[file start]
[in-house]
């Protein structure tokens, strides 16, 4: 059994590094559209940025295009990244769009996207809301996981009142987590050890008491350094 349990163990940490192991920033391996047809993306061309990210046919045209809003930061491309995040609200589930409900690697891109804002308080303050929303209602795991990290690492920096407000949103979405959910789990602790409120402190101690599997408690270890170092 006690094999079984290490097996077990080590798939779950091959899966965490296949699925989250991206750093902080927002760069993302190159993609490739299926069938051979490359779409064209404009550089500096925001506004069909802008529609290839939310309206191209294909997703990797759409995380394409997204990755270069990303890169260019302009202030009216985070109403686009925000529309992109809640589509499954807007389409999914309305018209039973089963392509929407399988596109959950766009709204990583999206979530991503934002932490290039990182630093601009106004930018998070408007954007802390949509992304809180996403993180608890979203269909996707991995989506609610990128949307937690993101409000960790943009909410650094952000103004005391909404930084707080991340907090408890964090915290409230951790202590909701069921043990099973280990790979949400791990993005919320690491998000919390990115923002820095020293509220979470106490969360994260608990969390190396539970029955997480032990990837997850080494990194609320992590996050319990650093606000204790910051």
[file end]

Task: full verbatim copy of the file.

[in-house]
């Protein structure tokens, strides 16, 4: 059994590094559209940025295009990244769009996207809301996981009142987590050890008491350094 349990163990940490192991920033391996047809993306061309990210046919045209809003930061491309995040609200589930409900690697891109804002308080303050929303209602795991990290690492920096407000949103979405959910789990602790409120402190101690599997408690270890170092 006690094999079984290490097996077990080590798939779950091959899966965490296949699925989250991206750093902080927002760069993302190159993609490739299926069938051979490359779409064209404009550089500096925001506004069909802008529609290839939310309206191209294909997703990797759409995380394409997204990755270069990303890169260019302009202030009216985070109403686009925000529309992109809640589509499954807007389409999914309305018209039973089963392509929407399988596109959950766009709204990583999206979530991503934002932490290039990182630093601009106004930018998070408007954007802390949509992304809180996403993180608890979203269909996707991995989506609610990128949307937690993101409000960790943009909410650094952000103004005391909404930084707080991340907090408890964090915290409230951790202590909701069921043990099973280990790979949400791990993005919320690491998000919390990115923002820095020293509220979470106490969360994260608990969390190396539970029955997480032990990837997850080494990194609320992590996050319990650093606000204790910051």